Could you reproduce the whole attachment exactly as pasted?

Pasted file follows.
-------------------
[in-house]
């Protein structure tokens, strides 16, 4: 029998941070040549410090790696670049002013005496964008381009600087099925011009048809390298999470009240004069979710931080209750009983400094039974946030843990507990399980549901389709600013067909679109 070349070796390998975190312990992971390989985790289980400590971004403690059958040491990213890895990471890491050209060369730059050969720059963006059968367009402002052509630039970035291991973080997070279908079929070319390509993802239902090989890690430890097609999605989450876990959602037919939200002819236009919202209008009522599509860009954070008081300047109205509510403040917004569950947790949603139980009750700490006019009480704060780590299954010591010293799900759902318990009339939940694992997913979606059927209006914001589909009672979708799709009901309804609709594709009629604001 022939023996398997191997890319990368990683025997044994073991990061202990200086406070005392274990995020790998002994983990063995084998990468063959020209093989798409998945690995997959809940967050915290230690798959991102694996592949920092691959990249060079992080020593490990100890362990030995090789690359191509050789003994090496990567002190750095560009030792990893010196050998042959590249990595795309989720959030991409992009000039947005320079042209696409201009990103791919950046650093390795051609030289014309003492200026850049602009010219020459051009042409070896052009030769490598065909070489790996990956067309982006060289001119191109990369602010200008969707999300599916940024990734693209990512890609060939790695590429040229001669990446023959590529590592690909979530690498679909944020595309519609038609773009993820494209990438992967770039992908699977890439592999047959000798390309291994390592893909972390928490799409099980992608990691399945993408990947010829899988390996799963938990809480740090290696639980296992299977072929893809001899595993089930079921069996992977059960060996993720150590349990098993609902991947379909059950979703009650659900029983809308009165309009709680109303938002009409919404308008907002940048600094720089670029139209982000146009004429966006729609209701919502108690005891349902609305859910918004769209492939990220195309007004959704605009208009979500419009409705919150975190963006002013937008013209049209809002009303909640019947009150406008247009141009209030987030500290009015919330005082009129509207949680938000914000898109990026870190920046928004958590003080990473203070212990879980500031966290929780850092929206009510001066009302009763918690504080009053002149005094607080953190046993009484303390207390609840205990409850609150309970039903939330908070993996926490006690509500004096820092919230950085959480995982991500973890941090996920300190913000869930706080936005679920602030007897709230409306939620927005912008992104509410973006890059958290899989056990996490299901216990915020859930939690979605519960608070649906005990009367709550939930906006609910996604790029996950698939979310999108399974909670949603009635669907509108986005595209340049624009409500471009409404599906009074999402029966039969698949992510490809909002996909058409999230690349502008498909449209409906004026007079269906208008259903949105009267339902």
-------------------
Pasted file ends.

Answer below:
[in-house]
């Protein structure tokens, strides 16, 4: 029998941070040549410090790696670049002013005496964008381009600087099925011009048809390298999470009240004069979710931080209750009983400094039974946030843990507990399980549901389709600013067909679109 070349070796390998975190312990992971390989985790289980400590971004403690059958040491990213890895990471890491050209060369730059050969720059963006059968367009402002052509630039970035291991973080997070279908079929070319390509993802239902090989890690430890097609999605989450876990959602037919939200002819236009919202209008009522599509860009954070008081300047109205509510403040917004569950947790949603139980009750700490006019009480704060780590299954010591010293799900759902318990009339939940694992997913979606059927209006914001589909009672979708799709009901309804609709594709009629604001 022939023996398997191997890319990368990683025997044994073991990061202990200086406070005392274990995020790998002994983990063995084998990468063959020209093989798409998945690995997959809940967050915290230690798959991102694996592949920092691959990249060079992080020593490990100890362990030995090789690359191509050789003994090496990567002190750095560009030792990893010196050998042959590249990595795309989720959030991409992009000039947005320079042209696409201009990103791919950046650093390795051609030289014309003492200026850049602009010219020459051009042409070896052009030769490598065909070489790996990956067309982006060289001119191109990369602010200008969707999300599916940024990734693209990512890609060939790695590429040229001669990446023959590529590592690909979530690498679909944020595309519609038609773009993820494209990438992967770039992908699977890439592999047959000798390309291994390592893909972390928490799409099980992608990691399945993408990947010829899988390996799963938990809480740090290696639980296992299977072929893809001899595993089930079921069996992977059960060996993720150590349990098993609902991947379909059950979703009650659900029983809308009165309009709680109303938002009409919404308008907002940048600094720089670029139209982000146009004429966006729609209701919502108690005891349902609305859910918004769209492939990220195309007004959704605009208009979500419009409705919150975190963006002013937008013209049209809002009303909640019947009150406008247009141009209030987030500290009015919330005082009129509207949680938000914000898109990026870190920046928004958590003080990473203070212990879980500031966290929780850092929206009510001066009302009763918690504080009053002149005094607080953190046993009484303390207390609840205990409850609150309970039903939330908070993996926490006690509500004096820092919230950085959480995982991500973890941090996920300190913000869930706080936005679920602030007897709230409306939620927005912008992104509410973006890059958290899989056990996490299901216990915020859930939690979605519960608070649906005990009367709550939930906006609910996604790029996950698939979310999108399974909670949603009635669907509108986005595209340049624009409500471009409404599906009074999402029966039969698949992510490809909002996909058409999230690349502008498909449209409906004026007079269906208008259903949105009267339902």